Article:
On a black day in a black month

At the black bottom of the sea

Your mother gave birth to you

And died immediately

The theme of isolation – a recurring one in Hammill’s lyrics – continues in “House with no door” though here the alienation seeps through a curtain of sadness. David Jackson’s doubled flute provides a plaintive interlude.

You call my name but it sounds unreal

I forget how I feel

The reedy organ accompaniment by Hugh Banton adds to the sense of lonely lamentation.

In “The Emperor in his War Room” Hammill turns his critical gaze on power and conflict. This piece – with flute, organ and a lovely guitar part from guest Robert Fripp – is a fine example of early English progressive music. The structural and sonic connections with King Crimson are clear, though always just that bit more unsettling, that step further out.


The second side has just two pieces. “Lost” is a two part lament for a relationship that failed. Nowadays I find this particular lyric uncomfortably like some of the angst-ridden poetry squeezed out by a tragic young Vinyl Connection… just a lot better written.

Final track “Pioneers over C” is a classic, slightly unnerving piece of VDGG resistance. Either about a futuristic voyage of interstellar exploration that is doomed before it starts or another metaphor for being lost in inner space, it moves between keening misery and declamatory bombast with disconcerting ease. Guy Evans percussion drives, stumbles, quests but always supports the journey.

With so many VDGG songs the music somehow amplifies the existential tossing and turning of the lyrics while the angry yearning of the singer permeates and unsettles the music. It’s a clever trick if you can pull it off and VDGG do it more successfully than most. It’s no surprise that several ‘punk’ musicians openly admired Peter Hammill and Van Der Graaf Generator. Their early music has not mellowed with age but offers great rewards for those willing to diverge from the mainstream comfort zone.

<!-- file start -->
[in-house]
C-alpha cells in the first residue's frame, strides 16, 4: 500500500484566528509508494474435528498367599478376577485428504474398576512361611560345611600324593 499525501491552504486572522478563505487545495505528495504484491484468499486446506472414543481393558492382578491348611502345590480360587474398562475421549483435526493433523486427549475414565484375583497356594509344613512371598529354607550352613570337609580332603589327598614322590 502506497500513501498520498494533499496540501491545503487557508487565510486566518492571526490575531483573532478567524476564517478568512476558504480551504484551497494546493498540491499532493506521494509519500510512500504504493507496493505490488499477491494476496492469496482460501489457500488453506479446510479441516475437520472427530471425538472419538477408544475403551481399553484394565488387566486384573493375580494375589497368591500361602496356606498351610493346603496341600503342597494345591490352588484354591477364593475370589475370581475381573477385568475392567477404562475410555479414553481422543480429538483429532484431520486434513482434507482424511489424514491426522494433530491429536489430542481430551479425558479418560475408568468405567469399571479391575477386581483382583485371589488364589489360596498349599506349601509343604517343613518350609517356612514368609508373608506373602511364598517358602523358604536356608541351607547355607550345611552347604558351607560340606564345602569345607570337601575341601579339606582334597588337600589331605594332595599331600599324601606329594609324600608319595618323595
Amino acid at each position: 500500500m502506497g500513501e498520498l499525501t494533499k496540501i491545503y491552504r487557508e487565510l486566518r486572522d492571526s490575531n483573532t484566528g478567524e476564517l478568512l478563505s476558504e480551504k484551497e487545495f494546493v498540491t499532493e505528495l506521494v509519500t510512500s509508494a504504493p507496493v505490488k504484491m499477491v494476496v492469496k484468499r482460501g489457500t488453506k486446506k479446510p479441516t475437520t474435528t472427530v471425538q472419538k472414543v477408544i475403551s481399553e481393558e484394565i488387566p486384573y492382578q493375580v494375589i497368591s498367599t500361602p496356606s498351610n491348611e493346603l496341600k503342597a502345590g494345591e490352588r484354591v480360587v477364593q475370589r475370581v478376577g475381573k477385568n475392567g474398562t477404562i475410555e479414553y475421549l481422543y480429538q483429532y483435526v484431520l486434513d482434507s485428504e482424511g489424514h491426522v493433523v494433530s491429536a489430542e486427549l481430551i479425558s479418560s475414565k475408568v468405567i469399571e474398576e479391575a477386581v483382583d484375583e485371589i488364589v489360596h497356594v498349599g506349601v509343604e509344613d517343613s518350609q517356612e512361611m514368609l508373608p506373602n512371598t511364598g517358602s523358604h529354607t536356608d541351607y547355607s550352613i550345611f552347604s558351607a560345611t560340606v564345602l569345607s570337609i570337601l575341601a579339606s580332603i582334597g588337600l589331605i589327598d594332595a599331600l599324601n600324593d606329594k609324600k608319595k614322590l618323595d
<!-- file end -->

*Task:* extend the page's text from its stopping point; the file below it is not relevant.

I wonder what happened to Eric.





  1. I have no doubt Eric is a police chief somewhere. I’ve never heard any VDGG, I’ve never quite dared to. I imagine them being very skronky and impossibly dense.


    1. Well, the song above (“Killer”) is a pretty good indication of what early VDGG is like, so perhaps when you’re feeling brave…


  2. I don’t recall VDGG although the clip does sound vaguely familiar – the era I suppose.

    As to Eric, perhaps he, like Benny from Brighton, enjoyed a stint at her majesty’s…

    Benny devised an initially successful plan to skim parking meter money from the takings when the coin-collection-task was privatized (during the Kennett era). Mind you, Benny was a very good companion at the golf course opposite our school where we enjoyed smoking privileges. Oddly, only three of us ever sought these non-player, non-member benefits.


  3. Ah, the mysteries and miscreants of youth!

    Although dense and often unsettling – I could not avoid that re-using that word – I reckon VDGG, though of their time, were/are unique.


  4. I love it that you were a buttoned up goody-goody that was secretly sneaking off campus at lunch to light up a smoke. Ha ha! Ah, youth…


  5. Interesting you mentioned the King Crimson parallels – when Killer burst in, I was transported to the opening of 21st century schizoid man, and that’s far from a bad comparison!


    1. An apt connection. Generally less pastoral prettiness in VDGG than KC (Lizard, Moonchild, etc) and more existential themes in the lyrics. Glad you heard something you appreciated.


      1. And Robert Fripp is someone I seem to appreciate more & more as the years go on!


        1. Interesting and hopefully rewarding!
          I sometimes think that the way to grow into progressive music is simply to listen to lots and lots of different artists and strive for open ears.
          It doesn’t mean rejecting other styles – it IS possible to enjoy Ramones and Crimson.

          Liked by 1 person

          1. I’m currently preparing a Van Halen review where I’m arguing that same point – on Fresh Prince, Uncle Phil said it’s possible to like classical music & James Brown, I was going to say something like Vivaldi & Van Halen, Ramones & Crimson also fits!